Change Management – Building the Case for Organizational Change

This is part of DHG’s Quarterly Series for 2019 on Change Management. In this quarter’s installment, DHG’s Director of Change Management Jeff Outten discusses why change agility is important in an organization.

Let’s be honest. Change is hard, but it is not that complex! That said, research would suggest that up to 75% percent of change initiatives fail to meet their objectives1. What a lot of wasted time and effort! You can imagine how exhausting that might be to those involved, not to mention the impact on the business. Change agility as a core competency is something that DHG has embraced with enthusiasm, and it challenges us to rethink our method of approaching strategic initiatives.

The good news is there are some basic blocking and tackling tactics that can significantly reduce the failure rate of change initiatives. In fact, these tactics can also accelerate adoption and buy-in, help build more robust change strategies and create an environment where future-focused ideas thrive to help transform the organization to meet the rapid pace of change.

These tactics fall into two categories: one is organizational, and the other is personal. And, as you might suspect, some organizations and some individuals are more prone and adept at change agility than others. Organizations that thrive in a changing environment are led by CEOs and executive teams who believe that change agility provides a competitive advantage and, therefore, they prioritize change leadership. They insist that leaders understand the role of purposeful, intentional change management and their organization’s change process. They invest the resources to raise the Change IQ in their employee population.

When studying organizations that invest in developing change agility, a number of factors are shown to be true. First, there is a defined change process, one that is widely communicated and understood. A purposeful and intentional approach to change management provides the organization focus and discipline in often ambiguous situations and in the unchartered waters of innovation. The organization that can say, “This is how we do change!” is an organization better positioned to efficiently and confidently manufacture solutions to better serve their clients, develop successful growth strategies and build a culture in which people can thrive while achieving their career goals.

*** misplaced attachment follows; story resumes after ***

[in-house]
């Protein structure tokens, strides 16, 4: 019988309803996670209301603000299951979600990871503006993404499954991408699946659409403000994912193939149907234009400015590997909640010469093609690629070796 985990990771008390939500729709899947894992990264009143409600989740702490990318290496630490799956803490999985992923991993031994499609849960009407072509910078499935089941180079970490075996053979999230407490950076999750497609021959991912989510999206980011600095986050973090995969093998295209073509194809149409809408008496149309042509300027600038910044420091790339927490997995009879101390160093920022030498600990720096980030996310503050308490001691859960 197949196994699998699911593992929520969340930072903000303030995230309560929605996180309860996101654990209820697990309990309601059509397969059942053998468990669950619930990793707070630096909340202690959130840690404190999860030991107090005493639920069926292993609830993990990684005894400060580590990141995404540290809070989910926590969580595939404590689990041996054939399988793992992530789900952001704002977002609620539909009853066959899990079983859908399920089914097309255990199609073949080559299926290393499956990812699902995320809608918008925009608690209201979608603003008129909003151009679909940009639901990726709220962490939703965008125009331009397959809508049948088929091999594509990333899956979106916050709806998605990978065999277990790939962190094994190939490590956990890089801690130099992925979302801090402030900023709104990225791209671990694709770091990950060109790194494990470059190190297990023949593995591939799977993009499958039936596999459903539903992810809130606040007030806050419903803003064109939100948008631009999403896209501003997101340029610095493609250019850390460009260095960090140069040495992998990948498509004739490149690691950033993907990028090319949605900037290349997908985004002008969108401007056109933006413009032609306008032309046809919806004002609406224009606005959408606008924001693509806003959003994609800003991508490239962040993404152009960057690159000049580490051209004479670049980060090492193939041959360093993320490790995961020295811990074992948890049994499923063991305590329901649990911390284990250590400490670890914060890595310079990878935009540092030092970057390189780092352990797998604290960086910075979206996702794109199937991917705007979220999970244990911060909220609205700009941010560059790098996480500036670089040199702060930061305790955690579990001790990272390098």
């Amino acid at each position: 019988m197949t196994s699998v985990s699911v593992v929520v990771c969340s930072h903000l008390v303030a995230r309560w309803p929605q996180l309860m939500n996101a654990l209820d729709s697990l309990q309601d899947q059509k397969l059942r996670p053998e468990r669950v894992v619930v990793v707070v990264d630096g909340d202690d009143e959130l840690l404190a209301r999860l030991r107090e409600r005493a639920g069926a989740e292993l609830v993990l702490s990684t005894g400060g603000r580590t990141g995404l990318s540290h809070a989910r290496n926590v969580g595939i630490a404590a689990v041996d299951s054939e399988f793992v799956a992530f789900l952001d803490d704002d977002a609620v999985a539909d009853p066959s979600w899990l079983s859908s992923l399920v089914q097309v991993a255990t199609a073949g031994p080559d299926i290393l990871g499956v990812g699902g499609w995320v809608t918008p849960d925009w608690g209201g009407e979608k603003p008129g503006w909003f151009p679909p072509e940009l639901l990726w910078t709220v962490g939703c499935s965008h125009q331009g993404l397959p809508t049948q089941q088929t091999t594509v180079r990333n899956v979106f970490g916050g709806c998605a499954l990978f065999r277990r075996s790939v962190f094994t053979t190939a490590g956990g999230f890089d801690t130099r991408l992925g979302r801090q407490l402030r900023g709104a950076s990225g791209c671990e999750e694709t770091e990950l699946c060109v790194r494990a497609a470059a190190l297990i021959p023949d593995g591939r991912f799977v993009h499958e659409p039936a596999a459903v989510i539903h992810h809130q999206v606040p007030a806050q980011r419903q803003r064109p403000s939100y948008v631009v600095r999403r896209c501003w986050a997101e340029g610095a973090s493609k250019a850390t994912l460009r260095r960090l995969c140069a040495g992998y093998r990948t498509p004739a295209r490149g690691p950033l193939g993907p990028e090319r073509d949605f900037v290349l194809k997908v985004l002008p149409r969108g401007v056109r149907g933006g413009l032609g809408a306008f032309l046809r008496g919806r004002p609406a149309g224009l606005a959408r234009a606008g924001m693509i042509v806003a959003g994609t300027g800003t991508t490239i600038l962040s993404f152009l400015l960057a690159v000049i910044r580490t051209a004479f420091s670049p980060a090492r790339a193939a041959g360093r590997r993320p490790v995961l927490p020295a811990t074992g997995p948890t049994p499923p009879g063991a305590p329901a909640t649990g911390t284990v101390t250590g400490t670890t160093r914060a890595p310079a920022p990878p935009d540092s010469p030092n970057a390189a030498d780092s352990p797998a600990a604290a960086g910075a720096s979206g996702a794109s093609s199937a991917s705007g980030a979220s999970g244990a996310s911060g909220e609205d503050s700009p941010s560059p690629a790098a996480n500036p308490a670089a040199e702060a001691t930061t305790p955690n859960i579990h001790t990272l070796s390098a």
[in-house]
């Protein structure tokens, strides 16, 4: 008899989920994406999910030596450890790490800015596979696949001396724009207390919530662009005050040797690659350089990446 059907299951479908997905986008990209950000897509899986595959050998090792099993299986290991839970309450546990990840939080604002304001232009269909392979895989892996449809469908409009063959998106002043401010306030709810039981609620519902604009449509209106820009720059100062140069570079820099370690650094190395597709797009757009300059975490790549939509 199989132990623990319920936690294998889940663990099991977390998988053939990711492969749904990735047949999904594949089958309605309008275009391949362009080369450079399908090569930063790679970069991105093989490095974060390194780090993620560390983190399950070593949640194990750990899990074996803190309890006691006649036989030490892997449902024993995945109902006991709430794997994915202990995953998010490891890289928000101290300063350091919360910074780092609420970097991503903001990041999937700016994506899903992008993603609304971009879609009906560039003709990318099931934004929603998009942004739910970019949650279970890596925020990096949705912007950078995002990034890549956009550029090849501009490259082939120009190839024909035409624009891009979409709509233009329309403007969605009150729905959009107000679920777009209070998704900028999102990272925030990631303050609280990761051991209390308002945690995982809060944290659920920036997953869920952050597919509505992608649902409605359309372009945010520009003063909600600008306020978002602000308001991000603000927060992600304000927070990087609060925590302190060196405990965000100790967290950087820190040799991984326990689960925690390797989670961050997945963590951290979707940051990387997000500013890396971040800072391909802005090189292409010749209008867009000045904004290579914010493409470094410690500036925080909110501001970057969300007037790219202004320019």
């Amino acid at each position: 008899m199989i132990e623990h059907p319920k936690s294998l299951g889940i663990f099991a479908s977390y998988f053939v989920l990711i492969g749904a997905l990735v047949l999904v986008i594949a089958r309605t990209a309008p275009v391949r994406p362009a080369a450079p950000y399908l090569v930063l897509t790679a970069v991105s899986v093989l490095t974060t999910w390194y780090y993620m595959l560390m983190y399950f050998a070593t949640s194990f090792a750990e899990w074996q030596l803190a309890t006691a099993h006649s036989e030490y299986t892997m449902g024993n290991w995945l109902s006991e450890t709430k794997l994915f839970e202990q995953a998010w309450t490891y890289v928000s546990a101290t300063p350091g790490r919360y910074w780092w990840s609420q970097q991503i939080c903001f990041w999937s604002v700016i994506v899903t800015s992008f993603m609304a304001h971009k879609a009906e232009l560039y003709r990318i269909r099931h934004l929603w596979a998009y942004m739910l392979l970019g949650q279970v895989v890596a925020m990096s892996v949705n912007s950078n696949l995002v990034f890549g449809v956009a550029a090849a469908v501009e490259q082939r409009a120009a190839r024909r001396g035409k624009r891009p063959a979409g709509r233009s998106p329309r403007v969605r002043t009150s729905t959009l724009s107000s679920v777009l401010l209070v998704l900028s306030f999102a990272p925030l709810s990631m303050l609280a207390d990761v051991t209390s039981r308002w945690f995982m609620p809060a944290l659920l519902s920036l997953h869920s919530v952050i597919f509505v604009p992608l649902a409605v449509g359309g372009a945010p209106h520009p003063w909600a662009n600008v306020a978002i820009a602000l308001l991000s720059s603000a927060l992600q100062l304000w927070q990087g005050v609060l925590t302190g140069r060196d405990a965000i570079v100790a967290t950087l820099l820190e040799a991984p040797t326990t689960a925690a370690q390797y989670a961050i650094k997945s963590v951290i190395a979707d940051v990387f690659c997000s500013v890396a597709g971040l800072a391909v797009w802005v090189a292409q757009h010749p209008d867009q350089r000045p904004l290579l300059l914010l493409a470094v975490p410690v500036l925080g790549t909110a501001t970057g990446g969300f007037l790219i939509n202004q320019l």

The fuel that drives all successful change strategies is the organization’s ability to define and articulate the why behind the change. The secret sauce in gaining alignment and buy- in for change is answering the fundamental question of why the change makes sense, how it aligns with the vision of the organization and how the change supports its strategy… and, on a more personal level, the what’s in it for me (WIIFM) for those impacted by the change. The ability to connect change to a purpose that resonates with those responsible for driving the change is a powerful motivator.

Change is unquestionably a team sport!

When a compelling vision for the change has been communicated, and employees understand the what and the why, the next logical question to be answered is, “So, how the heck are we going to pull this off?” The answer is undeniably: TOGETHER! One approach for consideration is to engage those who know most about the change proposed (i.e. subject matter experts), those most affected by the change and/or those who have a unique perspective on the change. One way of engaging people is through a collaboration event designed to determine the actions, tactics, strategy and communications required to bring the change to fruition. Those who have their fingerprints on the change plan become change ninjas, advocates and champions for the change. This collaborative approach also contributes to the mitigation of change resistance and helps the naysayers feel heard and more engaged. More importantly, the change strategy is always more robust, effective and efficient when an organization listens to the great ideas and recommendations of its people.